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The Lafayette

The Oldest College Newspaper in Pennsylvania

The Lafayette

The Oldest College Newspaper in Pennsylvania

The Lafayette

Professors discuss Elon Musk Twitter takeover

Critics fear Musk’s acquisition of Twitter will lead to more hate speech on one of social media’s most influential platforms. (Photo courtesy of Getty Images)

Following months of lawsuits, circumvention and a narrowly avoided trial, billionaire Elon Musk has officially acquired Twitter in a $44 billion deal. 

“The bird is free,” Musk tweeted on Oct. 27 in reference to his purchase. 

Musk, the richest man in the world and CEO of Tesla and SpaceX, has wasted no time making drastic changes to the social media platform, immediately firing four of Twitter’s top executives. A self-proclaimed “free speech absolutist,” Musk has stated that he plans to restore previously banned users who violated Twitter’s content policy. Former President Donald Trump is one such user who was banned for inciting violence via Twitter during the Jan. 6 Capitol riot, though it’s unclear if Musk would allow him to return to the platform. 

Although Musk has promised a content moderation council, he has also alluded to loosening content limitations and moderation policies on the site, bringing forth concerns that Twitter may facilitate the spread of misinformation, conspiracy theories and hate speech. 

“What has happened since Musk’s takeover is alarming,” government & law professor John Kincaid wrote in an email. “He tweeted an anti-LGBTQ conspiracy theory about the attack on Paul Pelosi, and there has been a rise in racist, anti-semitic, and other hateful tweets. If this continues, many people will abandon Twitter. A number of public figures and celebrities have already left Twitter.” 

In buying Twitter, Musk has transformed it from a publicly-traded to a privatized company. This has led many privacy and social media experts to raise concerns over how hate speech, misinformation and exacerbated political polarization will be handled. The platform plays a key role in shaping and spreading political news and discourse. Engineering studies professor Benjamin Cohen wrote in an email that placing Twitter’s ownership in the hands of a billionaire entrepreneur is a potentially precarious move.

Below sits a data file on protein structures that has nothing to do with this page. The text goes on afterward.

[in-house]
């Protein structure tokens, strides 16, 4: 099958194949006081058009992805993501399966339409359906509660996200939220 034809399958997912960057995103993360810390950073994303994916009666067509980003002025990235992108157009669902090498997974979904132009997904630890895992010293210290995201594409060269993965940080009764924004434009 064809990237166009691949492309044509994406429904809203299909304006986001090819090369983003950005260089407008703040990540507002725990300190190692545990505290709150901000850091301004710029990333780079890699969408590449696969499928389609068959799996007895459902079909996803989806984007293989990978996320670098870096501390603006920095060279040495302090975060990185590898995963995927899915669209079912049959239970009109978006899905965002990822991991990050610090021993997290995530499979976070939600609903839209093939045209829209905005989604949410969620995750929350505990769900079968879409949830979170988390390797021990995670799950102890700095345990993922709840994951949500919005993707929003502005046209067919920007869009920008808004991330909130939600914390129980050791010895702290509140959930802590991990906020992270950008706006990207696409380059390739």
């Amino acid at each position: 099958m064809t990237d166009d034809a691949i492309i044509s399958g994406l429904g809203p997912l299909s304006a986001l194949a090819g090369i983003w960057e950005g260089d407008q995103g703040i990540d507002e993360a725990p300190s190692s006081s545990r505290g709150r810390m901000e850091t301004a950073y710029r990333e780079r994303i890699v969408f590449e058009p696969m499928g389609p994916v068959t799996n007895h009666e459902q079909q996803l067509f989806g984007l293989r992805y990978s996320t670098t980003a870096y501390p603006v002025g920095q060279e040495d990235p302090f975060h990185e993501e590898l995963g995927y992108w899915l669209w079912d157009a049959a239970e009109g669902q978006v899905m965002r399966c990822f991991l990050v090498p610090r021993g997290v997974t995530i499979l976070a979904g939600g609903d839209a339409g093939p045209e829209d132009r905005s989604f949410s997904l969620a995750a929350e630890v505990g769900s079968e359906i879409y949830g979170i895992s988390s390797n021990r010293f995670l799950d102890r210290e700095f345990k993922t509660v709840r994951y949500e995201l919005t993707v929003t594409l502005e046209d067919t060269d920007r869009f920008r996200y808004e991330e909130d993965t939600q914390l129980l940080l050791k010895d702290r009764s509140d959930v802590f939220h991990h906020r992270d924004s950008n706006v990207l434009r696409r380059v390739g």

“Musk has received billions in tax breaks and other subsidies to build his wealth, after which he pushes for tax relief and objects to public management of public goods,” Cohen wrote.

Many users recognize that Twitter can be unequipped to handle the constant spread of different sources of media and narratives. The platform has faced fierce competition from social media apps like TikTok, which has decreased Twitter’s engagement and profitability. Twitter has reported a sharp decline in their most active users over recent months, and stock prices tumbled after Musk’s takeover. 

“If Twitter loses market share, it will be a minor, not major, political force,” Kincaid wrote. “If Musk wants to make money, he needs to make Twitter much more reliable, informative, and entertaining.”

Cohen was also not optimistic about Twitter’s future.

“Twitter is already not a well-functioning platform, so it’s likely we’ll be seeing one bad version slowly turn into a different bad version,” he wrote. “And by bad, I mean not well-prepared to foster engaged discussion, not structured to facilitate democratic mechanisms for public debate, and not built for the purpose of bringing communities together.”

Social media sites often shape political opinion, and those in control of these sites hold significant power. Experts fear this power, now in the hands of Musk, may be incompatible with democracy.

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